Transformers Earthrise: Optimus Prime and Trailer by Hasbro

One of the gripes I have with collecting Transformers is the frequency in which Hasbro releases new figures of the same old characters. Sure, it’s nice to get updates, but it frequently renders my existing figures obsolete and I wind up selling them off to make room for the new and improved versions. It’s not a big deal when these figures are five or six or even ten years apart, but when it happens within the space of a year, it can be a little annoying. Case in point, we just got a kick ass Optimus Prime figure in Siege last year and here we are getting a new one in Earthrise. Ah well, at least that one was a Voyager and this one is a Leader Class right? RIGHT???

Well, technically. If you’ve been picking up the Leader Class figures lately, you are no doubt aware that the trend is to use that price point to release Voyager-sized figures with extra parts that incorporate into their alt mode. And that’s the case with Earhtrise Prime here. He’s a Voyager sized figure, but he comes with his trailer and that bumps him up to the higher price assortment. So did we really need another Voyager Class Prime this soon? Especially when the last figure was so damn good? Let’s have a look. I’ll note here that I was tempted to make this primarily a comparison review, but then I decided Earthrise Prime deserves his own time in the spotlight, so I’ll first take a look at him on his own and then come back to the comparisons at the end. Let’s start with the alt mode.

I gotta say, this cab looks GREAT and it’s classic G1-inspired Prime through and through. You get the usual panel seams on the sides, but the cab is so detailed with panel lines that it serves to downplay those seams. From the front we get a big slab of glorious Freightliner, complete with silver paint on the grill and bumper and some translucent blue plastic used over the windshields and the headlamps, and again for the windows on the sides. The smokestacks are short (obviously for safety reasons) but they look fine, the gasoline drums on the sides are painted silver, and you get some weapon ports on each side to mount guns. I dig the sculpted vents on top of the hitch-up and overall the red and blue plastic they used looks superb.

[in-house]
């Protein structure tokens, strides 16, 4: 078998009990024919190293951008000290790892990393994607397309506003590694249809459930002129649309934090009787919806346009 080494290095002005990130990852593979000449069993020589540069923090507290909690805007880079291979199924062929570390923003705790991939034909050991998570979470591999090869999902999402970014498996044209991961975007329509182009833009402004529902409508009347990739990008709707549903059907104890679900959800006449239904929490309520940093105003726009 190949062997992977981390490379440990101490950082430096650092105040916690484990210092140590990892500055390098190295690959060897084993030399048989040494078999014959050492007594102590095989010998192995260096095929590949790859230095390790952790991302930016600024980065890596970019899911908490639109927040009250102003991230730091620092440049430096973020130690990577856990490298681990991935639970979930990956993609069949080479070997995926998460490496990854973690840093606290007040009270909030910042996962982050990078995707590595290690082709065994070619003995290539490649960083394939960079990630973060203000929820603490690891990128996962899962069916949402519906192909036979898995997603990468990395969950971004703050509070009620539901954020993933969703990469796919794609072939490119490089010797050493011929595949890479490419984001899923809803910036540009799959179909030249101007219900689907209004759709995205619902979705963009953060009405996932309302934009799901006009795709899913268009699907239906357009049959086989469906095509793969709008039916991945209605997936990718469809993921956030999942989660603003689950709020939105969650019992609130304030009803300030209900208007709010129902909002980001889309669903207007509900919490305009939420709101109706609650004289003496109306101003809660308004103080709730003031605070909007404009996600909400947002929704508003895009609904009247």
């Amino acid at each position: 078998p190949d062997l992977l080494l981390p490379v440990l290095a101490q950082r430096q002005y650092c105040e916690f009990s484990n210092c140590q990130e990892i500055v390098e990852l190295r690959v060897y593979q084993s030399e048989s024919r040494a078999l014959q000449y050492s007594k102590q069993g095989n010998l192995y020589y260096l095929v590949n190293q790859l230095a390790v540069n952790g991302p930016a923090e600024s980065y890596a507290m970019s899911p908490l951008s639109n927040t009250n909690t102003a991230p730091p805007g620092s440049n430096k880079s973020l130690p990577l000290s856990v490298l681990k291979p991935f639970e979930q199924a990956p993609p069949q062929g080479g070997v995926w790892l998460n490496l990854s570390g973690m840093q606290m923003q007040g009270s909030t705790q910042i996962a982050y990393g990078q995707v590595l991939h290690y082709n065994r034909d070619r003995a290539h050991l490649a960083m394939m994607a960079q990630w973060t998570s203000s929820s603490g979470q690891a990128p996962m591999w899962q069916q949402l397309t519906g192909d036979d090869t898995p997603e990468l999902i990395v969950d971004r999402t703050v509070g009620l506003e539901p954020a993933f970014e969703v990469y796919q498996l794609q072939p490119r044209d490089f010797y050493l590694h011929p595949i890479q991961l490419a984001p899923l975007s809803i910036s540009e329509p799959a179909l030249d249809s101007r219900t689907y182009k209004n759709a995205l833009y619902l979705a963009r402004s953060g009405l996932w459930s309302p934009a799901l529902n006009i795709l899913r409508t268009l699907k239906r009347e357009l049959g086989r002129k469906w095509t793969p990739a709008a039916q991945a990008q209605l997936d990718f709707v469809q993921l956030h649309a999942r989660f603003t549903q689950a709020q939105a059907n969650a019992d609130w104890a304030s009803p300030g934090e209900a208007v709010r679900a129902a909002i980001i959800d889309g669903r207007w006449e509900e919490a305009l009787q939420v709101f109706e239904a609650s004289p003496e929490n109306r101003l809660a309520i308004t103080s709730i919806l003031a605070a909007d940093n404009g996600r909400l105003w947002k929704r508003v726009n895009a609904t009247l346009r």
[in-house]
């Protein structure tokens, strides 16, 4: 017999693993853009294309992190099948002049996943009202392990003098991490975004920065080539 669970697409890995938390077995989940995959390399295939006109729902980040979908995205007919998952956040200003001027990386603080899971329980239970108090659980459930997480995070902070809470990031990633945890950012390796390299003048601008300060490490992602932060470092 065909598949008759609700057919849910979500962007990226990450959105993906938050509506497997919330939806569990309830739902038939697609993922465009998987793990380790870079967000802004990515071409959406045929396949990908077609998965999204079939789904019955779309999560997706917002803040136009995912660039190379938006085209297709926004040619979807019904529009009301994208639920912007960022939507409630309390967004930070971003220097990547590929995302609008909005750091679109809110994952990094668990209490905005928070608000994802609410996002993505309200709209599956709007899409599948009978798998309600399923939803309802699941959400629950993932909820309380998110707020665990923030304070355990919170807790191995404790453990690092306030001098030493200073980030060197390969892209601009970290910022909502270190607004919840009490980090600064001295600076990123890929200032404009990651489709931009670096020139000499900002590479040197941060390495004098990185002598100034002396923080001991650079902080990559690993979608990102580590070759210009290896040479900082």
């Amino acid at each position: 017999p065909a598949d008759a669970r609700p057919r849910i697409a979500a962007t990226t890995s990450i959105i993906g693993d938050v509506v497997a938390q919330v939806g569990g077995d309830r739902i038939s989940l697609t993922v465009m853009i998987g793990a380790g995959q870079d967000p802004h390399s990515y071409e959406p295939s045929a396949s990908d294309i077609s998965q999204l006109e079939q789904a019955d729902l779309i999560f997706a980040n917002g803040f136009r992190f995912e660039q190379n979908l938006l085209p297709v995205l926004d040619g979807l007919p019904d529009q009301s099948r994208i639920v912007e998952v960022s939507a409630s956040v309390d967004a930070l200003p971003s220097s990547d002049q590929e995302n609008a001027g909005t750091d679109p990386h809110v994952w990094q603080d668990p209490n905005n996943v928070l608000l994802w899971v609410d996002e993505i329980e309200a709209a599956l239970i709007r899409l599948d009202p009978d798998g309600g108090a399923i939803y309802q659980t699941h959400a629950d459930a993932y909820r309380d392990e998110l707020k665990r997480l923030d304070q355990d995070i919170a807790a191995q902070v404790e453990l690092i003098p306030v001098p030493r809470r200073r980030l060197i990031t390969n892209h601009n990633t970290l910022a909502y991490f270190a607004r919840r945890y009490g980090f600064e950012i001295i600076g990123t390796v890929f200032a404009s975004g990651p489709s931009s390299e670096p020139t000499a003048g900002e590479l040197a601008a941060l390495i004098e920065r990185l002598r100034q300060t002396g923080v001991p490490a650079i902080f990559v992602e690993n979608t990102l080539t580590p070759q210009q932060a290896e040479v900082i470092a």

The trailer is a huge draw here and it’s none too shabby. Sure, it’s basically a gray plastic box on wheels, but to me Prime always feels incomplete when all we get is a cab. This trailer pegs into the cab, allowing for a pivot at the junction. At first it felt a tad undersized for the cab, but after messing around with it for just a short while, I found that not to be a big problem. It does, after all, look great hooked up and all decked out with that familiar striping and the Autobot emblem emblazoned into the sides. The tailgate sports some nice sculpted detail and drops open to form a ramp and allow access to the interior. The trailer also has a set of swing down legs so it can rest when Prime transforms, because unfortunately this toy trailer does not magically disappear and reappear like it often did in the Sunbow cartoon.